Forgiving a murderer

First slide
First slide
First slide
First slide
Previous Next

One morning 25 years ago, Kathleen Beckman and her husband were taking their sons to play baseball when they received a terrible call: her father-in-law had been brutally beaten. They rushed to the hospital where they saw a man with "no semblance of his former countenance," said Beckman. Her father-in-law died from the injuries, and Beckman grieved bitterly for the beloved man she had known since age 13.

Some days after his death, she would sit in a chapel and mourn from the time she dropped off her kids at school until she had to pick them up again. Yet with God's help, eventually she was able to forgive her father-in-law's murderer, she told the participants of the Women's Conference, held March 12 at St. Joseph Church in Herndon.

During her prayer she would cry to God for justice, but eventually she began to pray, "Father, forgive them for they know not what they do." At first she simply recited the verse, but soon she began to truly mean the words. She hoped for the salvation of the assailant who had caused her and her family so much pain. "There is no one outside of God's mercy," she said.

Beckman, the co-founder and president of the Foundation of Prayer for Priests, was one of two speakers at the Women's Conference, titled "God, the Father of Extravagant Mercy." The conference was sponsored by the diocesan Office of Family Life and the Arlington Diocesan Council of Catholic Women. While Beckman spoke of forgiving in extraordinary circumstances, Sister Clare Hunter, director of the diocesan Respect Life Office, spoke about accepting God's mercy in everyday life.

Sister Clare said she often feels like a person who plants a seed one day and comes back a day later to see if it has sprouted yet. "I often feel panicked that I'm not perfect yet, like it's something to finish up. By Wednesday, I should probably be pretty perfect," she joked.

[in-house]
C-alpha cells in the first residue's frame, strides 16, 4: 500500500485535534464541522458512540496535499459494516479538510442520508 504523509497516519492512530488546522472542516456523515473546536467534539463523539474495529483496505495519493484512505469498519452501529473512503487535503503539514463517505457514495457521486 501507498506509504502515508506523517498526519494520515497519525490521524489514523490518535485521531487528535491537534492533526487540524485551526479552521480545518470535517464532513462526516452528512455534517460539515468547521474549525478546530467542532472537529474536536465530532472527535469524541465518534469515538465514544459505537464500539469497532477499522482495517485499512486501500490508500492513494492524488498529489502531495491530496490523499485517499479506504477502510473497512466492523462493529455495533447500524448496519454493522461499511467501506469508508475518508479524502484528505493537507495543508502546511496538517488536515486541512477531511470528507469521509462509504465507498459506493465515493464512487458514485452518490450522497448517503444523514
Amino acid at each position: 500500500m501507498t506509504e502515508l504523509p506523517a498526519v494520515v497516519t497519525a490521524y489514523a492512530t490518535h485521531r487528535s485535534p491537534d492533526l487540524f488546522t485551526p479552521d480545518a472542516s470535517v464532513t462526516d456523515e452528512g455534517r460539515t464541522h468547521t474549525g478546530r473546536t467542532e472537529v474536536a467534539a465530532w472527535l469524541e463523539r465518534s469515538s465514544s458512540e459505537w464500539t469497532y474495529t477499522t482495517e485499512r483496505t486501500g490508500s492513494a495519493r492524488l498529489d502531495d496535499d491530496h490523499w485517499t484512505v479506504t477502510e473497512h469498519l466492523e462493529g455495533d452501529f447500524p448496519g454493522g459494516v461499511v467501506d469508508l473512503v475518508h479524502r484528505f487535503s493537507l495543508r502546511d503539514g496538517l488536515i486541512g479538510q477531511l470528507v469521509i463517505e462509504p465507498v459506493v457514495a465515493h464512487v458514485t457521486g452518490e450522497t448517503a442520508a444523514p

Recently she said she headed to confession hoping the priest would reprimand her for committing the same sins over and over. Instead, the priest told her he was so glad that she was there. He showed her loving compassion. "He was the heart of Christ," said Sister Clare. We are never going to be perfect, she said, and so we have to live the joy of constant conversion. Catholics are called to accept God's much needed mercy every day, she said.

"Mercy and love are synonymous. Mercy reveals God to us. Mercy is a bridge that connects God and man," said Sister Clare. In His mercy, Christ enters into our brokenness and suffering, she said.

Jesus showed mercy upon the "normal, holy, and dysfunctional family" of Lazarus, Martha and Mary when He raised His dear friend Lazarus from the dead, said Sister Clare. John 11 speaks of how Christ journeyed from miles away to comfort the grieving sisters. Martha greeted Him, saying, "Lord, if you had been here, my brother would not have died. But even now, I know God will give you whatever you ask of him." Her statement showed a beautiful level of discipleship in the midst of mourning, said Sister Clare.

Yet like all of us, even in her belief she lacked understanding. When Christ commanded them to open Lazarus's tomb, Martha replied that it would undoubtedly smell. Like the kind priest who ministered to her, said Sister Clare, Christ tells Martha to let go and trust in Him.

Arlington Bishop Paul S. Loverde celebrated Mass for the 400 women attending the conference. In his homily, he encouraged the women to meditate upon Christ's moments of mercy in the Bible with their families and in adult formation.

Preaching on the Gospel, the bishop noted that all the early disciples came to see Jesus because He spoke like no one ever had, like one with authority. "Let us devour every word of the Lord," said Bishop Loverde.

Di Mauro can be reached at zdimauro@catholicherald.com or on Twitter @zoeydimauro.

© Arlington Catholic Herald 2016